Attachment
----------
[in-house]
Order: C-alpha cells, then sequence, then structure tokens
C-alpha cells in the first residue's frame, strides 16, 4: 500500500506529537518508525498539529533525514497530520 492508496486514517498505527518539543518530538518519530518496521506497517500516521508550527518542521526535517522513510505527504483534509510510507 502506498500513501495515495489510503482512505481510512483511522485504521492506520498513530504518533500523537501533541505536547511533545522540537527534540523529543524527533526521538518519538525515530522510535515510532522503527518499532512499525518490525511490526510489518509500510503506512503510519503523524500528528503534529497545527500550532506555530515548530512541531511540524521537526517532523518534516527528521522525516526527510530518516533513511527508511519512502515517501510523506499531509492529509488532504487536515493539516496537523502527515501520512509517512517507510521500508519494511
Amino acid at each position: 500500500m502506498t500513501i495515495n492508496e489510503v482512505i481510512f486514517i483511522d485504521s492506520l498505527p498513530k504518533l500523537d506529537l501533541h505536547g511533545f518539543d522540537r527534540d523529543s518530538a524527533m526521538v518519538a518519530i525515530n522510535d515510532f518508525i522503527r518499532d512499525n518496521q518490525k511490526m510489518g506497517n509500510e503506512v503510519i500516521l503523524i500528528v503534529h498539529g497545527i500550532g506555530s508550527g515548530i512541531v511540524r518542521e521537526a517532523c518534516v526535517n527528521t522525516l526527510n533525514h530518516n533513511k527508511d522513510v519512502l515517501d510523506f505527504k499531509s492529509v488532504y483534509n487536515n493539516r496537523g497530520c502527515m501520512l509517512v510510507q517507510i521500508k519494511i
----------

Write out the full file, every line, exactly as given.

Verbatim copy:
[in-house]
Order: C-alpha cells, then sequence, then structure tokens
C-alpha cells in the first residue's frame, strides 16, 4: 500500500506529537518508525498539529533525514497530520 492508496486514517498505527518539543518530538518519530518496521506497517500516521508550527518542521526535517522513510505527504483534509510510507 502506498500513501495515495489510503482512505481510512483511522485504521492506520498513530504518533500523537501533541505536547511533545522540537527534540523529543524527533526521538518519538525515530522510535515510532522503527518499532512499525518490525511490526510489518509500510503506512503510519503523524500528528503534529497545527500550532506555530515548530512541531511540524521537526517532523518534516527528521522525516526527510530518516533513511527508511519512502515517501510523506499531509492529509488532504487536515493539516496537523502527515501520512509517512517507510521500508519494511
Amino acid at each position: 500500500m502506498t500513501i495515495n492508496e489510503v482512505i481510512f486514517i483511522d485504521s492506520l498505527p498513530k504518533l500523537d506529537l501533541h505536547g511533545f518539543d522540537r527534540d523529543s518530538a524527533m526521538v518519538a518519530i525515530n522510535d515510532f518508525i522503527r518499532d512499525n518496521q518490525k511490526m510489518g506497517n509500510e503506512v503510519i500516521l503523524i500528528v503534529h498539529g497545527i500550532g506555530s508550527g515548530i512541531v511540524r518542521e521537526a517532523c518534516v526535517n527528521t522525516l526527510n533525514h530518516n533513511k527508511d522513510v519512502l515517501d510523506f505527504k499531509s492529509v488532504y483534509n487536515n493539516r496537523g497530520c502527515m501520512l509517512v510510507q517507510i521500508k519494511i